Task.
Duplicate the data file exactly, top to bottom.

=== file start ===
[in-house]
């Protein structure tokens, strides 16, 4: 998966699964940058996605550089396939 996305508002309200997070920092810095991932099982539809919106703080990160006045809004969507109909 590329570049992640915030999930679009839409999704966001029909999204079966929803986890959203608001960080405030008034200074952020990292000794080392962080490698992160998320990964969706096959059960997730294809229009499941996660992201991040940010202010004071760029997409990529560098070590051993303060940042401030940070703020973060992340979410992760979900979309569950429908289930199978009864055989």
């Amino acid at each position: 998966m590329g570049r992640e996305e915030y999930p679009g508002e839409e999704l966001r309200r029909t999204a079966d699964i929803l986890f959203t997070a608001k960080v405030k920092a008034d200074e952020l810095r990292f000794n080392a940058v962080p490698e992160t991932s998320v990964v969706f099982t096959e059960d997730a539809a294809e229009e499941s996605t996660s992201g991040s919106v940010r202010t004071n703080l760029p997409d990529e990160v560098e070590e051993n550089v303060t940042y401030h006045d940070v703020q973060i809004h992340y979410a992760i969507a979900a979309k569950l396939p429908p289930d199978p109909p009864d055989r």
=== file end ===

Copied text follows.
[in-house]
């Protein structure tokens, strides 16, 4: 998966699964940058996605550089396939 996305508002309200997070920092810095991932099982539809919106703080990160006045809004969507109909 590329570049992640915030999930679009839409999704966001029909999204079966929803986890959203608001960080405030008034200074952020990292000794080392962080490698992160998320990964969706096959059960997730294809229009499941996660992201991040940010202010004071760029997409990529560098070590051993303060940042401030940070703020973060992340979410992760979900979309569950429908289930199978009864055989």
């Amino acid at each position: 998966m590329g570049r992640e996305e915030y999930p679009g508002e839409e999704l966001r309200r029909t999204a079966d699964i929803l986890f959203t997070a608001k960080v405030k920092a008034d200074e952020l810095r990292f000794n080392a940058v962080p490698e992160t991932s998320v990964v969706f099982t096959e059960d997730a539809a294809e229009e499941s996605t996660s992201g991040s919106v940010r202010t004071n703080l760029p997409d990529e990160v560098e070590e051993n550089v303060t940042y401030h006045d940070v703020q973060i809004h992340y979410a992760i969507a979900a979309k569950l396939p429908p289930d199978p109909p009864d055989r």